On the membership marketplace business model, users have to pay a recurring fee for accessing the marketplace platform. The value proposition of the subscription-based marketplace model is that it enables merchants to find customers. You can consider opting for the subscription model if you offer a unique user experience and high value to customers. The subscription model is popular for digital product marketplaces. For instance, Netflix and Spotify.

Furthermore, the subscription model can be a good initial model for B2C marketplaces that eventually want to charge a commission. However, B2C marketplaces lack the tools in place to facilitate transactions in their particular niche.

Moreover, you must have enough users on your marketplace to make it valuable for both providers and customers. A mandatory payment often discourages users from signing up. You can get around this drawback by offering initial discounts for early users or even lifting the fee completely to build the initial user base and a successful marketplace business model.

2) Listing fee: The classifieds marketplace revenue model

In the listing fee model, providers have to pay every time they post new listings. Generally, the marketplace business model is used when providers get value based on the number of listings they offer. Furthermore, the potential value per listing is also big. Thus, the marketplace business model is quite common with classified ads. Classified ad platforms don’t facilitate transactions but guarantee visibility.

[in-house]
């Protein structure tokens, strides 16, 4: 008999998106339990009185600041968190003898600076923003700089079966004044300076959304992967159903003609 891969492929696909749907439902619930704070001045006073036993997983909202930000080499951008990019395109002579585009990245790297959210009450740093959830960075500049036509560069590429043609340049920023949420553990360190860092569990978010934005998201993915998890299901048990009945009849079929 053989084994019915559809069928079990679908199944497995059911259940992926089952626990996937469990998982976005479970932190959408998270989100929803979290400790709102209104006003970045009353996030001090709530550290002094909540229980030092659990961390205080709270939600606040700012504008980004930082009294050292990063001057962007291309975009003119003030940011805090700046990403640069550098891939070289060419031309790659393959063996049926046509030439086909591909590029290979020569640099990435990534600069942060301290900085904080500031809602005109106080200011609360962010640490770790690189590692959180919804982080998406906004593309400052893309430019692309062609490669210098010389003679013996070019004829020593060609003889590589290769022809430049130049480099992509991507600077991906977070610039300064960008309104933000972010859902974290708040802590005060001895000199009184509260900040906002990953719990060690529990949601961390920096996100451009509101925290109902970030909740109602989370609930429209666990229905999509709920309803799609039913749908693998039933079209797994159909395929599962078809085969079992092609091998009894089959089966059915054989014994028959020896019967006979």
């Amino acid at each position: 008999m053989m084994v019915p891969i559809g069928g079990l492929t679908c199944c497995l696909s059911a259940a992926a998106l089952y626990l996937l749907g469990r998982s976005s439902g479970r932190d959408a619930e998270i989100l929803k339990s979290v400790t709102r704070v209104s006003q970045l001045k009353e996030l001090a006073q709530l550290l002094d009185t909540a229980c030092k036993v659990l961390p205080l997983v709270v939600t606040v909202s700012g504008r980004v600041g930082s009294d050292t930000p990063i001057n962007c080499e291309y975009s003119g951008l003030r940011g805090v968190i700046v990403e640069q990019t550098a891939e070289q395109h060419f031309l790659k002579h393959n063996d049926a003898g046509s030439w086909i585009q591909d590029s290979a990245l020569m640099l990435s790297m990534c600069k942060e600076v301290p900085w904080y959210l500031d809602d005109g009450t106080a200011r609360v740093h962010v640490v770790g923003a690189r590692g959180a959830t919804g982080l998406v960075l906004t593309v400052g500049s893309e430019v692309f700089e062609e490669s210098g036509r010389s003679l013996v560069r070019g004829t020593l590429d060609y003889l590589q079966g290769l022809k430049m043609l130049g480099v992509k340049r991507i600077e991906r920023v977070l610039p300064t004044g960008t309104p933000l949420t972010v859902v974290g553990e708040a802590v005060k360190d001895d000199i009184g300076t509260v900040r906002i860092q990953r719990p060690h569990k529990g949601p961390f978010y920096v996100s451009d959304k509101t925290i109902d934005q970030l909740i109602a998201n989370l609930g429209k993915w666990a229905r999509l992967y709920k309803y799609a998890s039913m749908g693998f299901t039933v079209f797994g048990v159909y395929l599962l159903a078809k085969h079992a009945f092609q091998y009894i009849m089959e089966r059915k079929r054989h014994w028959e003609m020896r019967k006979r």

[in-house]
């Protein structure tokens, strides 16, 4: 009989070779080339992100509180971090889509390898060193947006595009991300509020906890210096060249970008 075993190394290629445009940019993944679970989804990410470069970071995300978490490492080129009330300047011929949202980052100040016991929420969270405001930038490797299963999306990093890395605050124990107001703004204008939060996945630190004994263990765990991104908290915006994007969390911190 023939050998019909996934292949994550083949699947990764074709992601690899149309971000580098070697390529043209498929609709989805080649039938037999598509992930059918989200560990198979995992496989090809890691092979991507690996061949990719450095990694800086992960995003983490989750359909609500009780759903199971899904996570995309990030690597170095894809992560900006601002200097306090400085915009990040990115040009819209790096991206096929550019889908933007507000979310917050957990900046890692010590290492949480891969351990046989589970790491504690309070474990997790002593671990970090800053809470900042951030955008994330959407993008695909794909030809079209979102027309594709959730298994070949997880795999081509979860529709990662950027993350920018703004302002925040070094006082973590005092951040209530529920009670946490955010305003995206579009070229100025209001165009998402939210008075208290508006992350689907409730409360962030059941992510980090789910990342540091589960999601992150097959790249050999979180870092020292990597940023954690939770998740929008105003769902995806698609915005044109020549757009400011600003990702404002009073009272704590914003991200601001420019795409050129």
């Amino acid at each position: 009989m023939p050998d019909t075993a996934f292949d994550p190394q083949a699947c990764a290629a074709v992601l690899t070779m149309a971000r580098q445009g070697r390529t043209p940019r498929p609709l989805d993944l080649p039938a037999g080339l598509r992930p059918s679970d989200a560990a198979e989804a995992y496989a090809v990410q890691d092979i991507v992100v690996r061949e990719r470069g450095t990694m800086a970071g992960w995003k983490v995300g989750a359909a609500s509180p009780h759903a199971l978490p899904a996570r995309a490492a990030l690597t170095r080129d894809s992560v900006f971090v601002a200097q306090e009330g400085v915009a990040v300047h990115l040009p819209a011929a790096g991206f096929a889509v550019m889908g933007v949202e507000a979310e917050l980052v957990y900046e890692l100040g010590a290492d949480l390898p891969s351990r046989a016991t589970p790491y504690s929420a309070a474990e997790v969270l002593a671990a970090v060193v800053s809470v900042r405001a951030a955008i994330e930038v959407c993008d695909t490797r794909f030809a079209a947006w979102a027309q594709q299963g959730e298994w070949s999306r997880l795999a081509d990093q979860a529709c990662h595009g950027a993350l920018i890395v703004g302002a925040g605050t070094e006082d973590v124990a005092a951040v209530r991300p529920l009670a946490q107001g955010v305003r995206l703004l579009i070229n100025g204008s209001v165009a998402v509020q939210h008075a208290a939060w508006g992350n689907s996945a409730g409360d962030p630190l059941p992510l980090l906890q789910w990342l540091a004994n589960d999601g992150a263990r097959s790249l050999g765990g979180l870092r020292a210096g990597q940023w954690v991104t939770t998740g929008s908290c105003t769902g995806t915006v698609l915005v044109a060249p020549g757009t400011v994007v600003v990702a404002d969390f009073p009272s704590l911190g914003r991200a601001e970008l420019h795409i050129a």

For instance, Craiglist. People on Craiglist can post listings about selling goods, services, jobs, finding an apartment, etc. Furthermore, Etsy, a B2C marketplace using the commission model, also charges a fee to post new listings.

Moreover, the listing fee model is better than the membership model in terms of users unwilling to continue the subscription and want to sell only a few items. However, a successful marketplace business model depending solely on listing fees requires a large volume of listings.

3) Lead fee model

The lead fee model falls between the listing fee and commission model. Customers can post requests on the platform and providers pay to make a bid for these bids. Providers pay only when they are introduced to a potential customer.

The lead fee model proves sustainable only when the lead value is high. For instance, a B2C or B2B service marketplace where each lead creates a long-term customer relationship with multiple deals.